Ekkehard Bayerdorffer, MD; Gerd Alexander Mannes, MD; Werner Oskar Richter, MD; Thomas Ochsenkuhn, MD; Gerhard Seeholzer, MD; Wolfgang Kopcke, PhD; Baldur Wiebecke, MD; Gustav Paumgartner, MD
Bayerdorffer E, Mannes GA, Richter WO, Ochsenkuhn T, Seeholzer G, Kopcke W, et al. Decreased High-Density Lipoprotein Cholesterol and Increased Low-Density Cholesterol Levels in Patients with Colorectal Adenomas. Ann Intern Med. 1993;118:481-487. doi: 10.7326/0003-4819-118-7-199304010-00001
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Published: Ann Intern Med. 1993;118(7):481-487.
To study the relation between serum lipoprotein levels and the frequency of colorectal adenomas, the benign precursors of colorectal cancer.
University hospital in Germany.
The study included 822 of 1124 consecutive patients who underwent colonoscopy at our institution (302 patients were excluded because of malignant disease, chronic inflammatory bowel disease, familial polyposis, partial colectomy, or other chronic diseases). Of the 822 study patients, 194 had colorectal adenoma.
Serum cholesterol fractions (high-density lipoprotein [HDL], low-density lipoprotein (LDL), and very low-density lipoprotein [VLDL]) and presence or absence of adenomas; univariate and logistic regression analyses were carried out to evaluate the association between serum HDL, LDL, and VLDL cholesterol levels and the frequency of colorectal adenoma.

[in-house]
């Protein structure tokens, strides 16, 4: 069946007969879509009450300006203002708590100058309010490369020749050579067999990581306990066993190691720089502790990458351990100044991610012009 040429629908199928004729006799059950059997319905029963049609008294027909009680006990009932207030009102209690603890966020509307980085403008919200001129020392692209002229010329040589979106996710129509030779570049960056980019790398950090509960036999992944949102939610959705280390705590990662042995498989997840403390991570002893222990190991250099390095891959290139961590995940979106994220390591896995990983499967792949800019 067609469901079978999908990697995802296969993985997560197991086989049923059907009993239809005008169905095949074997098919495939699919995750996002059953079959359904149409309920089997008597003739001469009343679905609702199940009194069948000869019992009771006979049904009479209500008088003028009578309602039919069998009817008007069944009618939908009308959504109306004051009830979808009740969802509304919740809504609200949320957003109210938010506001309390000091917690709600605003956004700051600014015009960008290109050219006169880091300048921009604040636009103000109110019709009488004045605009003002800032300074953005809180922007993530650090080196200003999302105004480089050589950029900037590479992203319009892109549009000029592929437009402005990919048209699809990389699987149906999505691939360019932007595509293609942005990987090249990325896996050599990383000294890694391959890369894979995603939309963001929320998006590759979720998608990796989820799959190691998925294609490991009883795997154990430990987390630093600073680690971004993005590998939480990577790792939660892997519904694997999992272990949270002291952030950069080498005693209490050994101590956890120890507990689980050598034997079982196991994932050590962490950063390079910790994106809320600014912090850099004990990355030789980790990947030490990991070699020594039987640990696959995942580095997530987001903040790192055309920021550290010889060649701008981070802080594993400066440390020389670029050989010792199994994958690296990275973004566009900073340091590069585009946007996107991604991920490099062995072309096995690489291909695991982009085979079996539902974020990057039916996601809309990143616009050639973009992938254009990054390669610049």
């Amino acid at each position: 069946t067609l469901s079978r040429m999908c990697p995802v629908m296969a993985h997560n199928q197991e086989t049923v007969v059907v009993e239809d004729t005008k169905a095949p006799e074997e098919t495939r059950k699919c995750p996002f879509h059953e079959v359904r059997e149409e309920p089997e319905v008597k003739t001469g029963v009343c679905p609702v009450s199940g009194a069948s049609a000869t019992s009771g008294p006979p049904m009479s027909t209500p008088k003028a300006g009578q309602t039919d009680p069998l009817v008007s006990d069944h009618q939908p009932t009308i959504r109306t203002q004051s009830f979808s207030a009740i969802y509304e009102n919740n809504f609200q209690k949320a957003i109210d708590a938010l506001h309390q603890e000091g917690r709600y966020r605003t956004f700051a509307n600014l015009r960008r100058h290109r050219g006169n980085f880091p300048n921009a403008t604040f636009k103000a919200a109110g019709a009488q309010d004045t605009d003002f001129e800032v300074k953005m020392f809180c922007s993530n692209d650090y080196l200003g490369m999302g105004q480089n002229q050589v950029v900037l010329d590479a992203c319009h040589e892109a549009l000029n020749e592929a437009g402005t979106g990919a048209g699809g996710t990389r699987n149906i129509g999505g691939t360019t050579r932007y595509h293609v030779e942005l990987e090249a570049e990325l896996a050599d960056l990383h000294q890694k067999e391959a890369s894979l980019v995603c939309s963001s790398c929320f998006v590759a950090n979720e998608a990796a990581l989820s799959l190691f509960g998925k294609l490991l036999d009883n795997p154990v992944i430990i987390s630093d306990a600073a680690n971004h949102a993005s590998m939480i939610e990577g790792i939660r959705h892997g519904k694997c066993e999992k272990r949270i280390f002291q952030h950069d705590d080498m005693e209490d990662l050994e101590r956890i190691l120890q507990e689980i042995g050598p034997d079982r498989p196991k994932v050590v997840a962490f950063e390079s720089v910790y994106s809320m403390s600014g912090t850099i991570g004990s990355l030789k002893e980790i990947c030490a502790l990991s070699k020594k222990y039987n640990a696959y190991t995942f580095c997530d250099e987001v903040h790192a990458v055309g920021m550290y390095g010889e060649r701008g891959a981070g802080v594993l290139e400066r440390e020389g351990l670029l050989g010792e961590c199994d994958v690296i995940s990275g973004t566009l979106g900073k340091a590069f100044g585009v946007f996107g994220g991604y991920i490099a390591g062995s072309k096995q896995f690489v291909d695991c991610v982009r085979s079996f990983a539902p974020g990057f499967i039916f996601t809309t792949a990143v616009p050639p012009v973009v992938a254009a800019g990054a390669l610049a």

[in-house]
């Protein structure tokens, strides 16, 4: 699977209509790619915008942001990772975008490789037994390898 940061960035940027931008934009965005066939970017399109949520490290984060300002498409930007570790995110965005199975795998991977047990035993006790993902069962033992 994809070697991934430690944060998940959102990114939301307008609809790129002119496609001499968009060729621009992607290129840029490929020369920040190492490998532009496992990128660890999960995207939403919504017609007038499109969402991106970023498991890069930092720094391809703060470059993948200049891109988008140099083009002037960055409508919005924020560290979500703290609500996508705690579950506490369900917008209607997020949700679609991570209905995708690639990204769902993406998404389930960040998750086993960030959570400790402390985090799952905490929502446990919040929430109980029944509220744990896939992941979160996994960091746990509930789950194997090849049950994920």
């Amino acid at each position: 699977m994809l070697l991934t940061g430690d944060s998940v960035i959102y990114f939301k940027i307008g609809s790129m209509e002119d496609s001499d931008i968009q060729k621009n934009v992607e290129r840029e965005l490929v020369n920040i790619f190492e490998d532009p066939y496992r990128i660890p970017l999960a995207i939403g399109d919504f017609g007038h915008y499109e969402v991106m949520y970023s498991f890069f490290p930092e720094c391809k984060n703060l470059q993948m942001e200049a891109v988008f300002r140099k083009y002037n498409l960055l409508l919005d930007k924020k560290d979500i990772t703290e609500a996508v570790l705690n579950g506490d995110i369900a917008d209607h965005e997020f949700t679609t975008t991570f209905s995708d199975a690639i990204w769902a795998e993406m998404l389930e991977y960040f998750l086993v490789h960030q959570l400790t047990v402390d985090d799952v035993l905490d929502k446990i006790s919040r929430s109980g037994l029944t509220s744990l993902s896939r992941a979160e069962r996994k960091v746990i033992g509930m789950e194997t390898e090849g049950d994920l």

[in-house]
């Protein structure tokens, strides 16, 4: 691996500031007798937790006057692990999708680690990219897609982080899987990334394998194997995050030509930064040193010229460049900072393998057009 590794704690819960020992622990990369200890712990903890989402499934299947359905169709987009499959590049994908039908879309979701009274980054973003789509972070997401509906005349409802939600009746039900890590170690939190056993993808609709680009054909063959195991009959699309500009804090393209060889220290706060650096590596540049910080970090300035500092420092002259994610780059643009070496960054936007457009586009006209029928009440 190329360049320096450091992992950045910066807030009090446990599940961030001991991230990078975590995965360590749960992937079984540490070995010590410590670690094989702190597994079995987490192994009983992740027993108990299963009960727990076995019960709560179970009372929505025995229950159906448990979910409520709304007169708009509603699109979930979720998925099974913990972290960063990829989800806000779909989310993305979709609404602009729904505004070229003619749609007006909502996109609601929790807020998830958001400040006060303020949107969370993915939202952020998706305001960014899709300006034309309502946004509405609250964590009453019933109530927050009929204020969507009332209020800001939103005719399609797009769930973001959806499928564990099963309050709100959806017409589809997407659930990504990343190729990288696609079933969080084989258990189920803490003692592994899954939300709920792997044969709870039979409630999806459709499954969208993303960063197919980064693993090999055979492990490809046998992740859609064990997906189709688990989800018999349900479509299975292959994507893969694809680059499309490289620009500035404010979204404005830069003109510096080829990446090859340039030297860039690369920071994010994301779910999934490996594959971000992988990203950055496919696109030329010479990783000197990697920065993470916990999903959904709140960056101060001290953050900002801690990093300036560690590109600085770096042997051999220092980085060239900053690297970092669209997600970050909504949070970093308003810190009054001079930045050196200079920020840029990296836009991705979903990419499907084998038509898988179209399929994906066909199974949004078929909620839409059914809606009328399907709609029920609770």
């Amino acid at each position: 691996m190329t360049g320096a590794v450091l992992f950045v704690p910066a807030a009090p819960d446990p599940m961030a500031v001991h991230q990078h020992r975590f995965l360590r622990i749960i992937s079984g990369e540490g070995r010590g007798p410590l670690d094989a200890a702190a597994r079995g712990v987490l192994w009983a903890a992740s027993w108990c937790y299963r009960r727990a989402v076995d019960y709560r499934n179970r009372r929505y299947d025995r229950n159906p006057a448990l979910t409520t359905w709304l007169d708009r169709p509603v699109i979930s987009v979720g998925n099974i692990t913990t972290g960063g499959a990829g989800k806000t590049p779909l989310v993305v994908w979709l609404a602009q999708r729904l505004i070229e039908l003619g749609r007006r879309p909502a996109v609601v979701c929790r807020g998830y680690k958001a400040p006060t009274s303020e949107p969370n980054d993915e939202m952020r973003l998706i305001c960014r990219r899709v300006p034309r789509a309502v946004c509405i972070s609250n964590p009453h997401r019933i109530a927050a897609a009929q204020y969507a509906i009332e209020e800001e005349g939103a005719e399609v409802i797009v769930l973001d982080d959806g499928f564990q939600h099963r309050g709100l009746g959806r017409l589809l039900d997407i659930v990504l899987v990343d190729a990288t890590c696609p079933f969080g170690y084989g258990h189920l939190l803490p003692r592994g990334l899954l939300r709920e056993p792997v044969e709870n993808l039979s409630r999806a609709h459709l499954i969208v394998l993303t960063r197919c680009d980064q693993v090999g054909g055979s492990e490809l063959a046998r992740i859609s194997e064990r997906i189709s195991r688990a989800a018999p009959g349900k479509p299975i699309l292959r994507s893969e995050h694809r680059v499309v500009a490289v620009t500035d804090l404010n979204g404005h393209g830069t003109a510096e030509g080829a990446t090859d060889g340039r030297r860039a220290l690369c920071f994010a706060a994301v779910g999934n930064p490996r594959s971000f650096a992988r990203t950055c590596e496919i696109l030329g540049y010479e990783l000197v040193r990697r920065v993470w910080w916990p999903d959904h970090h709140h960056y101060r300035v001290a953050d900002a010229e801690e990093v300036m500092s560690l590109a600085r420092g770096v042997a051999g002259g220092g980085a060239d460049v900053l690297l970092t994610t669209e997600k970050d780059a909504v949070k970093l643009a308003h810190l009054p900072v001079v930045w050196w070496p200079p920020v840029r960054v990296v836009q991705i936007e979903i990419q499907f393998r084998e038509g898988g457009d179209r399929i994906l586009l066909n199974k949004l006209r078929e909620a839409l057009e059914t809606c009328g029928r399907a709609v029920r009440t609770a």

Univariate analysis of the total patient group showed that the HDL cholesterol level was inversely related to the frequency of colorectal adenoma (odds ratio, 0.36; 95% CI, 0.21 to 0.62) and that LDL and VLDL cholesterol levels were positively associated with adenoma frequency (odds ratio, 2.31 [CI, 1.36 to 3.92] and 1.72 [CI, 1.03 to 2.86], respectively). Univariate analysis of the subgroup of 89 patients with high-risk adenomas showed an inverse association between such adenomas and HDL cholesterol (odds ratio, 0.37; CI, 0.18 to 0.76). A logistic regression analysis that included age and body mass index showed an association between lipoprotein levels and the presence of adenomas. The relative strength (in descending order) of these associations was as follows: HDL, LDL, VLDL, and total serum cholesterol. A logistic regression analysis of patients with high-risk adenoma showed a significant association between such adenomas and the HDL cholesterol level.
Patients with colorectal adenomas have lower HDL cholesterol levels and higher LDL and VLDL cholesterol levels; these lipoproteins may have prognostic significance for the development of colorectal adenomas.
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Cardiology, Colorectal Cancer, Coronary Risk Factors, Dyslipidemia, Gastroenterology/Hepatology.
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Print ISSN: 0003-4819 | Online ISSN: 1539-3704
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